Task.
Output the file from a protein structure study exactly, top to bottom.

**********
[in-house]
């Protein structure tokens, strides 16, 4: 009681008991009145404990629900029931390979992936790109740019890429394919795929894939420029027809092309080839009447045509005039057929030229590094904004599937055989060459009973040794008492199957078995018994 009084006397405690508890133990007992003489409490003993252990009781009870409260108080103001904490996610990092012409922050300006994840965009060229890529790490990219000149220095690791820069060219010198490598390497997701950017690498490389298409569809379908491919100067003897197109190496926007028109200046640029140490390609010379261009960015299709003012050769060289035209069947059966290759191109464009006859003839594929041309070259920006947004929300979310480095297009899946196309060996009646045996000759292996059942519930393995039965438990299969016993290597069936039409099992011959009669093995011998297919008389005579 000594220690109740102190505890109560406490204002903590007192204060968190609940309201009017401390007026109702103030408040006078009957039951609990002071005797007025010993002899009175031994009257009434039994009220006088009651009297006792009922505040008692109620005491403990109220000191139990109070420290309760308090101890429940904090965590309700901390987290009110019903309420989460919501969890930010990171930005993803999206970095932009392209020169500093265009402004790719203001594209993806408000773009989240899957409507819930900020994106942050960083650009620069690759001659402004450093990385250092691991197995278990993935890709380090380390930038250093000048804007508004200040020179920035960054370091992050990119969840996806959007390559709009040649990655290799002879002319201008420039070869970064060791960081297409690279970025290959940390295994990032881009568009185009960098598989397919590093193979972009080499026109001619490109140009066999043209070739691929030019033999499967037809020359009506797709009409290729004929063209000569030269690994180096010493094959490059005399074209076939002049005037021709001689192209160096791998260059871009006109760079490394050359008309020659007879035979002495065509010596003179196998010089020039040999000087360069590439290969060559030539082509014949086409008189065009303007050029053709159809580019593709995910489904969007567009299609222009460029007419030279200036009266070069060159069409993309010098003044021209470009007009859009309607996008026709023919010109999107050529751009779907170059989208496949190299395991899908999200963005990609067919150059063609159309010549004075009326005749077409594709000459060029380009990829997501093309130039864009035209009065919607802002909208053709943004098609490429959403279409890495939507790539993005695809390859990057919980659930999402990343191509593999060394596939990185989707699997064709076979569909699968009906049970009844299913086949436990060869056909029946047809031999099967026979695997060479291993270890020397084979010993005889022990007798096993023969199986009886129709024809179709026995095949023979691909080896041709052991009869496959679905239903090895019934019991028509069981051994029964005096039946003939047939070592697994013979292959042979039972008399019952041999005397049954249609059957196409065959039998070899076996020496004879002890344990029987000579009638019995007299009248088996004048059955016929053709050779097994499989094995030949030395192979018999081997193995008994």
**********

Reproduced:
[in-house]
């Protein structure tokens, strides 16, 4: 009681008991009145404990629900029931390979992936790109740019890429394919795929894939420029027809092309080839009447045509005039057929030229590094904004599937055989060459009973040794008492199957078995018994 009084006397405690508890133990007992003489409490003993252990009781009870409260108080103001904490996610990092012409922050300006994840965009060229890529790490990219000149220095690791820069060219010198490598390497997701950017690498490389298409569809379908491919100067003897197109190496926007028109200046640029140490390609010379261009960015299709003012050769060289035209069947059966290759191109464009006859003839594929041309070259920006947004929300979310480095297009899946196309060996009646045996000759292996059942519930393995039965438990299969016993290597069936039409099992011959009669093995011998297919008389005579 000594220690109740102190505890109560406490204002903590007192204060968190609940309201009017401390007026109702103030408040006078009957039951609990002071005797007025010993002899009175031994009257009434039994009220006088009651009297006792009922505040008692109620005491403990109220000191139990109070420290309760308090101890429940904090965590309700901390987290009110019903309420989460919501969890930010990171930005993803999206970095932009392209020169500093265009402004790719203001594209993806408000773009989240899957409507819930900020994106942050960083650009620069690759001659402004450093990385250092691991197995278990993935890709380090380390930038250093000048804007508004200040020179920035960054370091992050990119969840996806959007390559709009040649990655290799002879002319201008420039070869970064060791960081297409690279970025290959940390295994990032881009568009185009960098598989397919590093193979972009080499026109001619490109140009066999043209070739691929030019033999499967037809020359009506797709009409290729004929063209000569030269690994180096010493094959490059005399074209076939002049005037021709001689192209160096791998260059871009006109760079490394050359008309020659007879035979002495065509010596003179196998010089020039040999000087360069590439290969060559030539082509014949086409008189065009303007050029053709159809580019593709995910489904969007567009299609222009460029007419030279200036009266070069060159069409993309010098003044021209470009007009859009309607996008026709023919010109999107050529751009779907170059989208496949190299395991899908999200963005990609067919150059063609159309010549004075009326005749077409594709000459060029380009990829997501093309130039864009035209009065919607802002909208053709943004098609490429959403279409890495939507790539993005695809390859990057919980659930999402990343191509593999060394596939990185989707699997064709076979569909699968009906049970009844299913086949436990060869056909029946047809031999099967026979695997060479291993270890020397084979010993005889022990007798096993023969199986009886129709024809179709026995095949023979691909080896041709052991009869496959679905239903090895019934019991028509069981051994029964005096039946003939047939070592697994013979292959042979039972008399019952041999005397049954249609059957196409065959039998070899076996020496004879002890344990029987000579009638019995007299009248088996004048059955016929053709050779097994499989094995030949030395192979018999081997193995008994």